Monitoring and evaluation

Strengthening capacities for Impact Evaluation

By 13/02/2015

This film accompanies session 1A “Impact Evaluation for Policymaking”. Presented by Beryl Leach, 3ie, and Miguel Jaramillo, Executive Director at Grupo de Análisis para el Desarrollo (GRADE), the session will provide an introduction to rigorous evaluation methods to inform discussions on what works in development.

Coordinated by Carolina Robino, the session will be structured around two main presentations. 3ie will focus on why doing policy relevant IEs is so important and how to achieve it through design and implementation, while GRADE will focus on how the study design and methods help achieve the rigour that IEs are supposed to deliver.

This short film profiles the experiences and opinions of participants from a project in 2014. The project “Strengthening capacities for Impact Evaluation” sought to improve capacities for impact evaluation of public policies among researchers in TTI’s grantee institutions in Latin America. It was a collaborative project between the Centro de Estudios Distributivos Laborales y Sociales (CEDLAS), at Universidad de la Plata, Argentina, and GRADE, a TTI grantee in Peru.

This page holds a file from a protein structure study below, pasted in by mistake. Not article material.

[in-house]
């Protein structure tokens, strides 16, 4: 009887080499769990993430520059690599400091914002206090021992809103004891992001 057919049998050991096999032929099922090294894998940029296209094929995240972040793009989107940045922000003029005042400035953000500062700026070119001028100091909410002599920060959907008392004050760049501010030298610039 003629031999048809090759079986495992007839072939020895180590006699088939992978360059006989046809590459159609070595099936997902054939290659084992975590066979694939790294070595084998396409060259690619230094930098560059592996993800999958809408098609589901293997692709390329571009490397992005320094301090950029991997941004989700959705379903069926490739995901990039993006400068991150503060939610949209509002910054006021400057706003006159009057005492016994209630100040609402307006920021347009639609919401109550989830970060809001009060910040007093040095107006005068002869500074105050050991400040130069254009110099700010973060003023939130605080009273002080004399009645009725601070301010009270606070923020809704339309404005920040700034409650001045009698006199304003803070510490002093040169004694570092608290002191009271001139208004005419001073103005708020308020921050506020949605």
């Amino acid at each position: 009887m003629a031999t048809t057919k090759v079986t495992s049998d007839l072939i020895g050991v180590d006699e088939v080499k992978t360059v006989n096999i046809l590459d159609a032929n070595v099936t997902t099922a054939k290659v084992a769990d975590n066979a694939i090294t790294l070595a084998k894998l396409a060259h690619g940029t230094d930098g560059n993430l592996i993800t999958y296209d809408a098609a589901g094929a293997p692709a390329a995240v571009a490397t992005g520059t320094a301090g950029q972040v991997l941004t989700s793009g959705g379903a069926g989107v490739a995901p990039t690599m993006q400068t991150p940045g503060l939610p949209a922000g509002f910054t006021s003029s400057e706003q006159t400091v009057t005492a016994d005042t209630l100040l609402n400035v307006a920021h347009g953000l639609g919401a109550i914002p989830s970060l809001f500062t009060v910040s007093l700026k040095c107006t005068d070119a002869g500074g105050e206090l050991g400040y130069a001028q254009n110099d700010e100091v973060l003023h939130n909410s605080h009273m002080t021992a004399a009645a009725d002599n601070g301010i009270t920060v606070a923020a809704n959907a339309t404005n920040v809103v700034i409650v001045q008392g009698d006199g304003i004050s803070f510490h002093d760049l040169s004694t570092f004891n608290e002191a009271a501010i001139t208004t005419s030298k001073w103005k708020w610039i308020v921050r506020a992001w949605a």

Three main activities were implemented throughout the project:

  1. Impact evaluation courses at the basic and intermediate levels,
  2. Mentoring processes guided by demand (a call for expressions of interest), by researchers specialising in impact evaluation and aimed at TTI grantee institutions interested in increasing their capabilities in this area, and
  3. Two expert seminars in policy impact evaluation (IE).

The project’s achievements included:

  1. Providing conceptual knowledge and technical capabilities for the design and implementation of impact evaluations in topics relevant for the region to almost 90 researchers from TTI institutions;
  2. Generating capabilities for the design and execution of impact evaluation projects in five groups of researchers, from institutions with less experience, to undertake this type of research through mentoring processes;
  3. Making state of the art impact evaluation research available to both participants via courses, as well as to a virtual audience through audiovisual materials disseminated through the internet (more than 400 views in YouTube – short version – );
  4. Inaugurating a dialogue between researchers and policy makers that is invaluable in understanding the determinants of evidence-based policy adoption and improving the links between evidence and policies.